6 Barbell Squat Mistakes and How To Fix Them
by Evelyn Valdez·
Barbell squats (and squats in general) are one of the most functional movements. We squat to sit down, pick stuff off the floor, etc. It's an everyday movement yet somehow it's one of the exercises that a lot of lifters have improper form when performing it.
Neglecting to work on your squat form will not only increase your risk of an injury, but it leads to poor muscle activation which means all those heavy squats you've been doing are going to waste! The last thing we want is for your time and effort at the gym to go to waste, so we've put together 6 of the most common mistakes in squats and how to fix them. That way you can perfect your barbell squat form and start making the gains you've been wanting!
Not going low enough
Many might think that going low might mess up your back or hurt your knees, but it's actually the opposite. Limiting your range-of-motion and now going low enough hurts your knees because the force of the barbell won't shift onto your hips until you reach parallel. Not only can it increase your risk of an injury, but it reduces the amount of muscle you build on your legs!
Going low on a barbell squat is not easy but with practice, you'll get there! If you are unable to get low on a barbell squat, take a step back. Start by focusing on improving your hip and ankle mobility. Implementing mobility exercises in your routine will help prep your joints and increase their range of motion. Aside from that, take a break from the barbell squat and try a different squat variation like the Goblet squat. Going heavy with a barbell is great, but like we mentioned earlier, neglecting proper technique will lead to poor muscle activation.
Not using a lifting gear on heavy sets
Weightlifting belts are a great piece of supportive lifting gear for your heaviest squats and even more compound exercises. They are designed to increase intra-abdominal pressure to provide a stable base for the spine and by doing this you are able to keep proper positioning through your squat. Aside from that, there are multiple studies that concluded that wearing a lifting belt helped activate muscles in the core and the lower back which increased overall training effectiveness.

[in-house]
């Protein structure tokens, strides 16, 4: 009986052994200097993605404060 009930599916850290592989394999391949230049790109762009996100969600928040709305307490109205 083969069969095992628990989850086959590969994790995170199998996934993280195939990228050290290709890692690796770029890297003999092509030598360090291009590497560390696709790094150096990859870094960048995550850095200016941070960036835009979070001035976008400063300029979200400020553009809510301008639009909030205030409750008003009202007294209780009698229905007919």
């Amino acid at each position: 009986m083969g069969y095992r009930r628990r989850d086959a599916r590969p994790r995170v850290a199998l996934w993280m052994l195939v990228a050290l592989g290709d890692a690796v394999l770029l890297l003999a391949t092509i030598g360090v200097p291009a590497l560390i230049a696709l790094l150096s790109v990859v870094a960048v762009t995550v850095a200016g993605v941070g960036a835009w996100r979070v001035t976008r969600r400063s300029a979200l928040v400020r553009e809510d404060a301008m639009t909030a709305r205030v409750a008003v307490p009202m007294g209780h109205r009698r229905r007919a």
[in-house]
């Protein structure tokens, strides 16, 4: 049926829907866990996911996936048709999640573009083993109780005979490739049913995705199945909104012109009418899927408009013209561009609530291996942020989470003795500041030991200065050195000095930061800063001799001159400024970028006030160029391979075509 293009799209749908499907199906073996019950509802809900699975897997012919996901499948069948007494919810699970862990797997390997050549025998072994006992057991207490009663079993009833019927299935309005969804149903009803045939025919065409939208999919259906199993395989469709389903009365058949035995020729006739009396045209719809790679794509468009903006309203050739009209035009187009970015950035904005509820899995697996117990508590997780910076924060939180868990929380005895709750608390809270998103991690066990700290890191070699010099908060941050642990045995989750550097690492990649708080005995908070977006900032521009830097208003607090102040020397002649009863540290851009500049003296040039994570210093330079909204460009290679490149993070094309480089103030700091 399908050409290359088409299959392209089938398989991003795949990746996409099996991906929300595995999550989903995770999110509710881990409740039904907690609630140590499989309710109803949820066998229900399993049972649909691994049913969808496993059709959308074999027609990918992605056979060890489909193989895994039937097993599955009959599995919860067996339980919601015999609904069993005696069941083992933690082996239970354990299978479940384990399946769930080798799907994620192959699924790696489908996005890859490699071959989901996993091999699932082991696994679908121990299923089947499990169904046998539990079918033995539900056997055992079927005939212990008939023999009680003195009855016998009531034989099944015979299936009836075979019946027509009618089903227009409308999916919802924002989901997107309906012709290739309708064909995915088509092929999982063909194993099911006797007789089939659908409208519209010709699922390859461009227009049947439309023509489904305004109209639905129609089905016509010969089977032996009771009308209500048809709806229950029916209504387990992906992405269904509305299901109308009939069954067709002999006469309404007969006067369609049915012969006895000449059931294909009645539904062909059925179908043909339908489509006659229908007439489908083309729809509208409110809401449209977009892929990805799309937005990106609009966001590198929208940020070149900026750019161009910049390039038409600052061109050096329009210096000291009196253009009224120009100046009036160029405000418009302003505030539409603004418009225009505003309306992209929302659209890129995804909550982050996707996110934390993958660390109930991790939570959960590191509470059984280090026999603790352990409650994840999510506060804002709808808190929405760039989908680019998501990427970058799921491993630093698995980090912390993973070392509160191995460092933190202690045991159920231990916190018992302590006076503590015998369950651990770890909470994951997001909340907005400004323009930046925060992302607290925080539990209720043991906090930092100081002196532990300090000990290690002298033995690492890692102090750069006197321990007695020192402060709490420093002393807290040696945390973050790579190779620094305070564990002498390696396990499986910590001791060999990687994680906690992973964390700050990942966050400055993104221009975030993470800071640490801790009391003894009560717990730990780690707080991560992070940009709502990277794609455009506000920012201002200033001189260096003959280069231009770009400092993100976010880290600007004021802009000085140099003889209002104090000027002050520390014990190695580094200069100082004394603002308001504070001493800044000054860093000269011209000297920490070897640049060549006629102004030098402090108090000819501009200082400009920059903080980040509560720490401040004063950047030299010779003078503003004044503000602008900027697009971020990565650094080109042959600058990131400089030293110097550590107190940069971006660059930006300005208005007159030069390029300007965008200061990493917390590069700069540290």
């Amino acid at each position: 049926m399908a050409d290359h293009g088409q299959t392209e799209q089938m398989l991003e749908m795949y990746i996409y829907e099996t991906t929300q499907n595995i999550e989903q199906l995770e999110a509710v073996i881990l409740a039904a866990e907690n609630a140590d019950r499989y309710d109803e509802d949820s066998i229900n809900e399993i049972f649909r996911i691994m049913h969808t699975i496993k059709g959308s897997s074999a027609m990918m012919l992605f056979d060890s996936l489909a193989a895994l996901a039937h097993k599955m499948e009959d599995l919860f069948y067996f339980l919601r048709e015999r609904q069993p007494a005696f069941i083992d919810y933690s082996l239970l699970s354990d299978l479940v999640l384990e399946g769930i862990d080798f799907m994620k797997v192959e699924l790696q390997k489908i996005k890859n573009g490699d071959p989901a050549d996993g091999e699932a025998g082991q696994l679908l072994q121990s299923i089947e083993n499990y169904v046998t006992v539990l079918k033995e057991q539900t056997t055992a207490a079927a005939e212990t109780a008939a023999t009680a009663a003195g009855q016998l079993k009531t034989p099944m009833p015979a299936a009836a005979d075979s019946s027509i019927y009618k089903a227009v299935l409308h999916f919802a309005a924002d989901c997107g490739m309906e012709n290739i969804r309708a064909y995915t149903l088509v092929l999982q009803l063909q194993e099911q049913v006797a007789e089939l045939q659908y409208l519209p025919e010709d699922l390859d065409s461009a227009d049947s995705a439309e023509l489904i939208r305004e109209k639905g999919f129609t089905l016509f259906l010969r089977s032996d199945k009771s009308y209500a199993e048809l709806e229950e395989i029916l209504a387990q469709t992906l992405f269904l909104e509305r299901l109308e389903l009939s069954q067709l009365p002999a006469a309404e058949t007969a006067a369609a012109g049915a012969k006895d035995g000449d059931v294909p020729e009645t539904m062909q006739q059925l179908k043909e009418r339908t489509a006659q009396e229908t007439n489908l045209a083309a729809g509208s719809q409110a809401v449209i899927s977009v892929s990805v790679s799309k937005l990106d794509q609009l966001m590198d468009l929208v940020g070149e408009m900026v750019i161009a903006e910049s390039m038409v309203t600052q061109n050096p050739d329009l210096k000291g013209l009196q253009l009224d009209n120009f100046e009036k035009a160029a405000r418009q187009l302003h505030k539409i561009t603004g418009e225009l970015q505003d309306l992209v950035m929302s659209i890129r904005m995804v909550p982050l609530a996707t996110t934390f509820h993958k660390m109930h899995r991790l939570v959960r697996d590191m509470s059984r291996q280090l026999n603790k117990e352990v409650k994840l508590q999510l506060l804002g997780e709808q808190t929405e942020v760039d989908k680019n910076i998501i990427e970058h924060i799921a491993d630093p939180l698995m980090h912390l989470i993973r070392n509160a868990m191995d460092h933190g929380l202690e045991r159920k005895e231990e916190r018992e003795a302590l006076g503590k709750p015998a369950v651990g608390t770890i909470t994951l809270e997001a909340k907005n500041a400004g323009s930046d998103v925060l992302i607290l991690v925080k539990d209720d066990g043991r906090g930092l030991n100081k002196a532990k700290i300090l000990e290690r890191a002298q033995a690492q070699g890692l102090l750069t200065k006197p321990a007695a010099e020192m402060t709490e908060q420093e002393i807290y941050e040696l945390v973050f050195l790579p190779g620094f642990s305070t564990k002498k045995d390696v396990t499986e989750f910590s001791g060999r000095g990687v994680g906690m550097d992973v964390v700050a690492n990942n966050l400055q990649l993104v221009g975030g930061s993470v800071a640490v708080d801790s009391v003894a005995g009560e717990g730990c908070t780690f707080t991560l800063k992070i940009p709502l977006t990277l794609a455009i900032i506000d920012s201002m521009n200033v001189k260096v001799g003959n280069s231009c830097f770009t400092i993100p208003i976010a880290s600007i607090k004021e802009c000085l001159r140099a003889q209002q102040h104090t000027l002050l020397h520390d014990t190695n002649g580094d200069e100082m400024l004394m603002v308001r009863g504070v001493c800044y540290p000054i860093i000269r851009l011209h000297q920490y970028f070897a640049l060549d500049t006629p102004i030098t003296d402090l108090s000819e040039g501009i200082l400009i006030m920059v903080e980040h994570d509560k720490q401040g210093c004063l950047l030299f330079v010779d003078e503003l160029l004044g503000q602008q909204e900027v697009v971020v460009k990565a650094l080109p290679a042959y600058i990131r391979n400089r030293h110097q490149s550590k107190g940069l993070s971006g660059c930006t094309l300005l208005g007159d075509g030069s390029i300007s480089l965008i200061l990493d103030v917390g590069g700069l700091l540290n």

Knee sleeves are great for anyone who struggles with knee pain or just need a little compression to help support and stabilize the knee joint. They work by adding warmth and compression to increase blood flow which allows you have better control when squatting while also making it less strenuous on your joints.
Most importantly, using a lifting gear when squatting can help you lift heavier, safely. You'll be able to squat more and hit PRs which in turn helps you build more muscle. A high-quality lifting belt and a pair of knee sleeves – like UPPPER's Lifting Belts and Knee Sleeves - make a huge difference! Let us tell you a little bit about them...
Our Lifting Belts are made with high-quality vegan leather (that doesn't absorb sweat and is durable), have internal padding, and secure in place with a double prong metal buckle. They also come in various colors and sizes so you can find the right one that fits you and your style. Our 7mm Knee Sleeves are made with a flexible, comfortable neoprene material that adds the perfect amount of compression to reduce strain and swelling to the knee joint, so you can squat with better control and stability.
Lifting the heels or toes off the floor
You should drive through your heels when you power back up to the starting position, however, don't focus it on so much that the balls of your feet begin to rise. Make sure to keep your feet firmly planted on the ground throughout the entire squat movement to avoid losing your balance.
Letting your knees cave inward
This is a common mistake a lot of lifters make, but doing this can stress your knees and lower back, and even damage ligaments.
To avoid this always make sure your knees track laterally above your feet, not too far out. If you find that your knees still drift together, place a short resistance band around your knees. This will help activate the correct muscles to keep your knees in alignment.
Hunched or hyperextended back
This is a mistake you definitely need to correct if you're making it! A rounded or arched back can not only strain your lower back, but if using a heavy weight, it can compress your spinal discs.
To avoid this from happening, make sure that your spine is in a neutral position when you squat. Do this by puffing your chest up and pulling your shoulders back. At the top of the movement, make sure that you're squeezing your glutes to naturally cause a slight pelvic tilt. Avoid thrusting your hips forward because it'll cause your back to hyperextended. You can also have a workout buddy watch you perform your squat to ensure your back isn't hunched or hyperextended.
Bad neck positioning
This might not be on your mind when you're squatting, but where you look is actually important. Looking up when you squat or in different directions can place your spine and neck in an unsafe position and potentially lead to an injury.
To avoid this, keep your head in a neutral position and look a few feet ahead of you.
Start squatting the right way
Now you have everything you need to squat with proper form and start reaping those benefits!! However, if you don't have an UPPPER Belt or Knee Sleeves to help support you on your heaviest squats yet then this is your sign to get them...
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